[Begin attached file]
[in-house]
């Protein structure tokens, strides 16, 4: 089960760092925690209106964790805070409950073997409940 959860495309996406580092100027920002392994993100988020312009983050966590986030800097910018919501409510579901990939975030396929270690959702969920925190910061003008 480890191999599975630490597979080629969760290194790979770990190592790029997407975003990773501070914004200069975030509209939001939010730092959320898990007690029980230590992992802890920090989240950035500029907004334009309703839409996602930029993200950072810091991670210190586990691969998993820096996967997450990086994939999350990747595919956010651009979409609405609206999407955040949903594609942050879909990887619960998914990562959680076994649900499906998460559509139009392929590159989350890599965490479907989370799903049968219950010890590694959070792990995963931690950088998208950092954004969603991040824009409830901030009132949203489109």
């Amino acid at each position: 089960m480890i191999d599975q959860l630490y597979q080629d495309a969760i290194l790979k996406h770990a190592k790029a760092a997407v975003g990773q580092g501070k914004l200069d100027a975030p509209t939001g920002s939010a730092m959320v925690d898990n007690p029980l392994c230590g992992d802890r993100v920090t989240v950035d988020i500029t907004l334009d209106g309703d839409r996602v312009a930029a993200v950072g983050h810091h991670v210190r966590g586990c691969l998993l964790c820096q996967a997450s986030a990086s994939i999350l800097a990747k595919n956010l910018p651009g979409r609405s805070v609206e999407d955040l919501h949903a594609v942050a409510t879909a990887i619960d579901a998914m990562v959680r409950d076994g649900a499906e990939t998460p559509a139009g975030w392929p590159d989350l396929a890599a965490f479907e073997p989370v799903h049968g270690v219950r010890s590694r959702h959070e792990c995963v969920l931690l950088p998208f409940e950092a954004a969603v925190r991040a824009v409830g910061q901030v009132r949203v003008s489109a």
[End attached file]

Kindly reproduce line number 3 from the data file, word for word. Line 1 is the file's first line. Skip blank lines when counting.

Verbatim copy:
């Amino acid at each position: 089960m480890i191999d599975q959860l630490y597979q080629d495309a969760i290194l790979k996406h770990a190592k790029a760092a997407v975003g990773q580092g501070k914004l200069d100027a975030p509209t939001g920002s939010a730092m959320v925690d898990n007690p029980l392994c230590g992992d802890r993100v920090t989240v950035d988020i500029t907004l334009d209106g309703d839409r996602v312009a930029a993200v950072g983050h810091h991670v210190r966590g586990c691969l998993l964790c820096q996967a997450s986030a990086s994939i999350l800097a990747k595919n956010l910018p651009g979409r609405s805070v609206e999407d955040l919501h949903a594609v942050a409510t879909a990887i619960d579901a998914m990562v959680r409950d076994g649900a499906e990939t998460p559509a139009g975030w392929p590159d989350l396929a890599a965490f479907e073997p989370v799903h049968g270690v219950r010890s590694r959702h959070e792990c995963v969920l931690l950088p998208f409940e950092a954004a969603v925190r991040a824009v409830g910061q901030v009132r949203v003008s489109a």